Thirty Years of Increasing Woody Plant Cover in Sub-Saharan Africa

Paper Reviewed Venter, Z.S., Cramer, M.D. and Hawkins, H.-J. 2018. Drivers of woody plant encroachment over Africa. Nature Communications 9: 2272, DOI: 10.1038/s41467-018-04616-8. Over the past two decades we have reviewed numerous studies that have documented a greening trend in vegetation across Africa (see the long list of reviews archived in our Subject Index under the heading Biospheric Productivity: Africa). The present review is the newest to demonstrate a long-term enhancement in vegetative productivity across this vast continent in recent years. Focusing on the region of sub-Saharan Africa, Venter et al. (2018) examined three decades of satellite reflectance data in an effort to identify changes in fractional woody plant cover over the period 1986-2016. Their results indicated, as shown in the figure below, that woody vegetation cover increased by eight percent during this period, which findings, in the words of the authors, “confirm global greening trends.” Indeed they do; and this positive trend in woody cover has occurred despite all the natural and anthropogenic pressures exerted upon this region, including war, deforestation and changes in climate.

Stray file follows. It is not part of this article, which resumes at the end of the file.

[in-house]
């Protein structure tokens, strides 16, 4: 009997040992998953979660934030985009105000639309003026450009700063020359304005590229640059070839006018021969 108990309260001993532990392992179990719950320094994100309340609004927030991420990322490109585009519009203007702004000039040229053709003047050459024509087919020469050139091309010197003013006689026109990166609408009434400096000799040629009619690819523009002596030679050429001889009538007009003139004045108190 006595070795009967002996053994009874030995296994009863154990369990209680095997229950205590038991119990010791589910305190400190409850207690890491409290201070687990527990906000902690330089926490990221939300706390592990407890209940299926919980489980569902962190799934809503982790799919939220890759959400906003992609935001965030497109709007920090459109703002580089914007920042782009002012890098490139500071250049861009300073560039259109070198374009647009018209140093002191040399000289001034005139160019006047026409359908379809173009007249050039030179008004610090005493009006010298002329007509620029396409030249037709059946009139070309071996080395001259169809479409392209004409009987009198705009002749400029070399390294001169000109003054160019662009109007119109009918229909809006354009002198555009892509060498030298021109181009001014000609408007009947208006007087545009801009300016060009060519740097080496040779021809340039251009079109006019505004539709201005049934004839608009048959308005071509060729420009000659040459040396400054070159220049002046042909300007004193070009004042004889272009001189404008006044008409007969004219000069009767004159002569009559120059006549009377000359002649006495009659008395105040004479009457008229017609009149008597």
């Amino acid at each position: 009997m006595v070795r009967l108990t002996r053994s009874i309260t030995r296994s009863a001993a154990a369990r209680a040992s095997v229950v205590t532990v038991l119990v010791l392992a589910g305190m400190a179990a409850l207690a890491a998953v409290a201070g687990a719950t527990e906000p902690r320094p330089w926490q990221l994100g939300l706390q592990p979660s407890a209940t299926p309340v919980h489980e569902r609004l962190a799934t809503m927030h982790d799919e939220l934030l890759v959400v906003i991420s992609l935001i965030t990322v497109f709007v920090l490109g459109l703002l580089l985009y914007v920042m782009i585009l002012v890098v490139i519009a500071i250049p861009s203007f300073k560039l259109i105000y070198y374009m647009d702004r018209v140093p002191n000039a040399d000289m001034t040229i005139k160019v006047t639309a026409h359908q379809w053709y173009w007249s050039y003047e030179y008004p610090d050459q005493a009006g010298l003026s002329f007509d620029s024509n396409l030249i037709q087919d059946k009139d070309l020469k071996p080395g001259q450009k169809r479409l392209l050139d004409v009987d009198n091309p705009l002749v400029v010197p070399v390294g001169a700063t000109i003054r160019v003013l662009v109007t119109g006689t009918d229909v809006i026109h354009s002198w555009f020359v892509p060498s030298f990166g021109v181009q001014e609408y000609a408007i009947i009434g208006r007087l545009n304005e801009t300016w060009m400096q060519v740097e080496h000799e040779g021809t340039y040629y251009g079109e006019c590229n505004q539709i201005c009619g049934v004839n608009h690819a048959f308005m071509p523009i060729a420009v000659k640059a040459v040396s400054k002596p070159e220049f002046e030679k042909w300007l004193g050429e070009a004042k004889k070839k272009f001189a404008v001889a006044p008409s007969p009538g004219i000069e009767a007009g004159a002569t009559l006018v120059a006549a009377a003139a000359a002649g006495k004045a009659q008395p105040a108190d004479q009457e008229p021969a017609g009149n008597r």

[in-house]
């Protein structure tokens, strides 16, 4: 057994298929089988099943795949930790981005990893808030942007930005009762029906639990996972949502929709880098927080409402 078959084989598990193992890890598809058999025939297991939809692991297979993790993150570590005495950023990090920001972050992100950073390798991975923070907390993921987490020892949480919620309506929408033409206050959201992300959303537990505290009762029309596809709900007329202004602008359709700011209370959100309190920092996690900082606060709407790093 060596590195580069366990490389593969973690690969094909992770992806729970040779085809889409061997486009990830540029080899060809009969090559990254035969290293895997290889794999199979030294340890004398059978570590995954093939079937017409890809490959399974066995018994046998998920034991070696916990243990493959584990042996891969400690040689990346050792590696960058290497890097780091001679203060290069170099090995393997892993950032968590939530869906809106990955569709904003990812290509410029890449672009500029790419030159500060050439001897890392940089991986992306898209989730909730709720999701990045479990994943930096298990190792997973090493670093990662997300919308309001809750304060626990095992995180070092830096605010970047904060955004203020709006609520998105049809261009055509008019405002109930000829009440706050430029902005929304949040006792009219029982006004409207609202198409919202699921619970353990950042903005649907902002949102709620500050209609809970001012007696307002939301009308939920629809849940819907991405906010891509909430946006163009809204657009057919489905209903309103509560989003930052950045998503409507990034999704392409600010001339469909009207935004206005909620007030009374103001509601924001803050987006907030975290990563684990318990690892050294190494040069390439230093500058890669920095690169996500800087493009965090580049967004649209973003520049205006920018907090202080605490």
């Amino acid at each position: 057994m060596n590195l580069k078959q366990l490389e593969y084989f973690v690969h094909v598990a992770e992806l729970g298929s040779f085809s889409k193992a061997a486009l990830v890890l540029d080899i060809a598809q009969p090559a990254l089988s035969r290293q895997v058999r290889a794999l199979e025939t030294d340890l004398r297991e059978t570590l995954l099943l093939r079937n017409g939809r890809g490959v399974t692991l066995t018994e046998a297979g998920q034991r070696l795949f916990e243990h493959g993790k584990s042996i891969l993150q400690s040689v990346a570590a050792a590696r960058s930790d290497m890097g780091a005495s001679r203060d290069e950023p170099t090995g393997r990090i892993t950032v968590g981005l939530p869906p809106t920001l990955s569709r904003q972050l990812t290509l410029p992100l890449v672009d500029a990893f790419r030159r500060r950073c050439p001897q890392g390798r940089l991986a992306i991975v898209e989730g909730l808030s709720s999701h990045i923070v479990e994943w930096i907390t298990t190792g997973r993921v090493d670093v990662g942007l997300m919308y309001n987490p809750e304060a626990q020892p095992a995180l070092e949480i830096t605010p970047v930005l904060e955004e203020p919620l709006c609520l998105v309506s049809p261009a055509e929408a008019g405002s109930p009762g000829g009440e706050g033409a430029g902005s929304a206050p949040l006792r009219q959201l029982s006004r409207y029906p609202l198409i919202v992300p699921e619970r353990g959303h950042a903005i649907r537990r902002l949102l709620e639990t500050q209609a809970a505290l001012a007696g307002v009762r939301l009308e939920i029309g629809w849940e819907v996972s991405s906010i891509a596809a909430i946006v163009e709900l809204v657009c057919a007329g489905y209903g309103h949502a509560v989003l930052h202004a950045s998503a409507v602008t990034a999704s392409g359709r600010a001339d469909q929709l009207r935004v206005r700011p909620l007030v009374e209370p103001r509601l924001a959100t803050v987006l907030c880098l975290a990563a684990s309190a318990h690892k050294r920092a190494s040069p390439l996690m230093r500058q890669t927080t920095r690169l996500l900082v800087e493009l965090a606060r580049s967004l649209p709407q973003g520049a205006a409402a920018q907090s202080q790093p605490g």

Figure 1. Change in woody plant cover over sub-Saharan Africa based on satellite observations of 30 years of fractional woody plant cover (1986-2016). The histograms and adjacent color scale indicate data distributions. The insert indicates the percent change in wood cover for the entire region by year, revealing an approximate eight percent increase over the length of the study. Grey areas were masked from the analysis and represent urban surfaces, wetland, cropland, and forest (areas >40% cover by trees >5 m). Source: Venter et al. (2018).
This article appeared on the CO2 Science website at http://www.co2science.org/articles/V21/oct/a12.php]]>

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